Fani Benitez’s husband sent for her last month to join him in the United States, where he has lived since 2017 with their young daughter. Benitez journeyed north by bus from Honduras with the couple’s 5-year-old son, not knowing what to expect once she reached the border. The 27-year-old was expelled after crossing into El Paso, but at the insistence of her family, she tried again farther east.

“I was surprised we made it,” said Benitez, who crossed the Rio Grande by raft late Monday. She was intercepted by U.S. immigration officials but soon was released. Less than 24 hours later, the exhausted woman was waiting in South Texas for a bus to another state.

About a dozen asylum seekers interviewed at the guarded gate of the Matamoros migrant camp this week said they are willing to give the Biden administration time to untangle what is a complicated web of Trump-era policies to avoid chaos at the border. They said that they are accustomed to clinging to the flimsiest promise of a positive outcome but that in the absence of any plans or proclamations, the information vacuum is being filled with rumor.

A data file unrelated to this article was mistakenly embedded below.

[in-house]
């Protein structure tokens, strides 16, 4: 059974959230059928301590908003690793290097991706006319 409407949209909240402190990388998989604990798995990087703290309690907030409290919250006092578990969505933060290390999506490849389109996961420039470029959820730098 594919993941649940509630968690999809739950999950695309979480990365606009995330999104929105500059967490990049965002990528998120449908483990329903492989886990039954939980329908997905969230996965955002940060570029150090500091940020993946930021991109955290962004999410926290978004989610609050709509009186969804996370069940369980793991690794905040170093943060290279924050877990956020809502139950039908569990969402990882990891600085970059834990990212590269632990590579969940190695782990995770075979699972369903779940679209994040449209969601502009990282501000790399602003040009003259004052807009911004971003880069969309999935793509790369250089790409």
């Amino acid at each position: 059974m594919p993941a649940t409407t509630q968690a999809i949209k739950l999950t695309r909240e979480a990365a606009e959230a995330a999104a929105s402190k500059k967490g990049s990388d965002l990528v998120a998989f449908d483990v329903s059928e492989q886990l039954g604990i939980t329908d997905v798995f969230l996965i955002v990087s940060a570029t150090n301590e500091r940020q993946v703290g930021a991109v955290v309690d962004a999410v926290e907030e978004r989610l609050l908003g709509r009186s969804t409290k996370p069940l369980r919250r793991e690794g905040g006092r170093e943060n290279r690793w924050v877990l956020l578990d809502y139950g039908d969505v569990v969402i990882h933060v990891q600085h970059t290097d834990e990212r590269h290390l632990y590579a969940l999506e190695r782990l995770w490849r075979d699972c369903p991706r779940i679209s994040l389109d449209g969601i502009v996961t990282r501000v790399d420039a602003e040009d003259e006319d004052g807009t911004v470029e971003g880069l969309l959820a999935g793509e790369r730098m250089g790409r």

The cancellation of court hearings because of the coronavirus pandemic was a major blow to morale, and the number of camp residents has declined over months as many have disappeared into Mexico or returned to their countries. The families that stayed have clung for months to the hope of intervention by a lawyer or advocate, a change in the law or the election of a new administration. But the optimism is wearing thin.

And the psychological consequences for camp inhabitants are dire, migrants said. Living in squalid border camps for months has left migrants adults and children in severe mental distress. Limited financial support from relatives over the past year is drying up. The threat of extortion or exploitation by criminal organizations heightens each day.

“This is killing us,” said Oscar Alonso Lopez, a migrant from Nicaragua seeking political asylum. He spoke from behind the razor-wire fencing erected by the Mexican officials around the camp that migrants say makes it feel like a prison. He entered the Migrant Protection Protocols process a year ago to await a court date. “We are ill, emotionally. If covid doesn’t kill us, depression will. The stress drives us to make terrible decisions. I left a prison in my country, seeking justice and liberty … only to find myself in prison again.”